Jung for the First Time

Jung for the First Time

Jung for the First Time

A summary of what's in the major U.S. newspapers.
Dec. 19 1997 7:25 AM

Jung for the First Time

The Washington Post, New York Times, and Los Angeles Times lead with the victory of long-time dissident Kim Dae Jung in the South Korean presidential election. USA Today leads with President Clinton's official announcement of the long-rumored decision to keep U.S. troops in Bosnia indefinitely.

Advertisement

The WP calls the Korean vote the most remarkable in the country's history, pointing out that upon his inauguration, Kim, 73, will take over a government that kidnapped and jailed him and repeatedly tried to kill him, once by planning to toss him off a ship at sea. The LAT observes that in Korea, Kim has often been compared to Andrei Sakharov, Lech Walesa, and Nelson Mandela. The Post notes that the victory celebrations were particularly joyous in the city of Kwangju, where in 1980, the government suppressed pro-democracy demonstrations, killing hundreds, and blamed the episode on Kim, who was sentenced to death (he was eventually given a medical release to the U.S.). And now, points out the NYT, Kim will have the power to pardon the imprisoned Korean ex-president convicted of ordering that massacre.

The NYT stresses more than the other dailies that a big factor in the election outcome was an electorate enraged by the country's financial crisis and furious at economic mismanagement by the ruling party. The Times adds to the picture of Kim as the ultimate outcast by relating how, as recently as the mid-80s, the U.S. Embassy viewed him as too radical to invite to the annual 4th of July party.

The papers all note that upon his victory, Kim pledged to implement the IMF-crafted economic bailout that was already agreed to by the current government.

The Clinton Bosnia announcement is also front-page news at the NYT, the WP, and the LAT. The coverage emphasizes President Clinton's frank admission that he was wrong to have set a definite timetable for getting troops out. Clinton stated that the military mission had enforced a fragile peace but that it was still fragile and so, in the administration's exit thinking, deadlines are out and "benchmarks" gauging Bosnia's progress are in. The NYT notes that Clinton's off-the-cuff examples of benchmarks did not include the return of refugees or the arrest of those indicted as war criminals.

Advertisement

The LAT front reports that in 1995, a Clinton national security staffer named Sheila Heslin asked the CIA to provide intelligence on several U.S. citizens despite a presidential order banning the agency from doing so. The paper bases its story on CIA documents.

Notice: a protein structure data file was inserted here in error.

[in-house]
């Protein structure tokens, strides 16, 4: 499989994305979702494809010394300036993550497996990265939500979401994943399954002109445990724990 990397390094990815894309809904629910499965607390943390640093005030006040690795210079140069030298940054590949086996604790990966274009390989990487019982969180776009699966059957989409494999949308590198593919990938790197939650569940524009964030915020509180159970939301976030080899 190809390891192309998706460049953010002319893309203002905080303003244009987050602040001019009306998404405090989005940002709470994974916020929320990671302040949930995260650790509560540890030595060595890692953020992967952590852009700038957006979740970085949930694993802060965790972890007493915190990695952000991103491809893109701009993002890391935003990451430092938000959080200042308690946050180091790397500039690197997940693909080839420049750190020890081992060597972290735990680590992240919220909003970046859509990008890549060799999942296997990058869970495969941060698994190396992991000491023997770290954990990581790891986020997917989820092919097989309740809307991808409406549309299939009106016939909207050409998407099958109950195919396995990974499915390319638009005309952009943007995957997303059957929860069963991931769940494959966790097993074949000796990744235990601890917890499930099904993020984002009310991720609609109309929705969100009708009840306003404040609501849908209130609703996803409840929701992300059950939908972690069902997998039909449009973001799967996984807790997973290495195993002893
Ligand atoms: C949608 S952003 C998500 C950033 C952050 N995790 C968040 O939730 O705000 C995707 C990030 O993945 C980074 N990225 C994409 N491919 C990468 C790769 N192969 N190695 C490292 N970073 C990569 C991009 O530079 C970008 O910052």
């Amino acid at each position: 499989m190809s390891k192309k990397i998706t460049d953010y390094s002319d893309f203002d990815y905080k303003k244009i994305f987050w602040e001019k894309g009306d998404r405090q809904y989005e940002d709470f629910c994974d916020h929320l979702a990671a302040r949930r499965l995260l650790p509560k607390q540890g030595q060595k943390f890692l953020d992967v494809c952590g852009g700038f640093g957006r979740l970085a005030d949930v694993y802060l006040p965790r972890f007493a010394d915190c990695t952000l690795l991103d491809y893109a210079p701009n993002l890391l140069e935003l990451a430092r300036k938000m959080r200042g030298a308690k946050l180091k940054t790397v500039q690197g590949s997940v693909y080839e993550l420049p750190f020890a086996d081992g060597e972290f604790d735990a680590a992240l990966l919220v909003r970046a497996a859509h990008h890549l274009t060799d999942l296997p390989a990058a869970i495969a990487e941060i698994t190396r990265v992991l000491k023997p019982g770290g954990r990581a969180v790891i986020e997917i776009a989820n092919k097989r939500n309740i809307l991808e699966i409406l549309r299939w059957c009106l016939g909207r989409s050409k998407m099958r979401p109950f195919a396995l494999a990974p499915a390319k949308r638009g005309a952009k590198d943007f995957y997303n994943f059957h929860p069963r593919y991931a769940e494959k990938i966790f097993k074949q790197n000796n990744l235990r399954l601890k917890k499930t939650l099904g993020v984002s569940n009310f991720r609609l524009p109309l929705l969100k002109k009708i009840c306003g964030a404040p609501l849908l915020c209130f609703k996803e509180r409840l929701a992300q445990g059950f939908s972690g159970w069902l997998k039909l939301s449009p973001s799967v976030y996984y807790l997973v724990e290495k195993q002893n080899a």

The Wall Street Journal's lead feature focuses on a group of single mothers in a Maryland housing project who have been thrust by welfare reform into the workplace for the very first time. The piece shows how the women have become rather harsh in their attitudes towards welfare mothers. "It makes me mad," says one, "Taking money out of my check and giving it to those ho's." The story also shows that even a steady job doesn't automatically translate into financial security: One woman in the story has only been able to save $100 after six months of employment, but she did spring for some Donna Karan, a four-foot TV/VCR tower, wall-to-wall carpet, and a stocked fish tank.

According to USAT's "Snapshot," 13.7 percent of all Americans ended 1996 with a total household income below the federal poverty level of $16,036 for a family of four.

In a rarity for a front-section story, not to mention for the front page, The NYT comes right out and says that Barbara Chase-Riboud, the woman who accused "Steven Spielberg's studio," Dreamworks, (hey, what do Katzenberg and Geffen have to do to get their names in the paper?) of stealing from her work in making the movie "Amistad," is herself a plagiarist. The Times says that a novel she wrote in 1986 contains entire passages from a scholarly book that preceded it by 50 years.

Remember "Lucille," B.B. King's guitar? Well, guess who has it now? According to the NYT, the Pope. King handed it over during a papal audience.

No Freeh pizza. The WSJ reports that the most common fake name given to pizza deliverers in Washington, D.C. is...Janet Reno.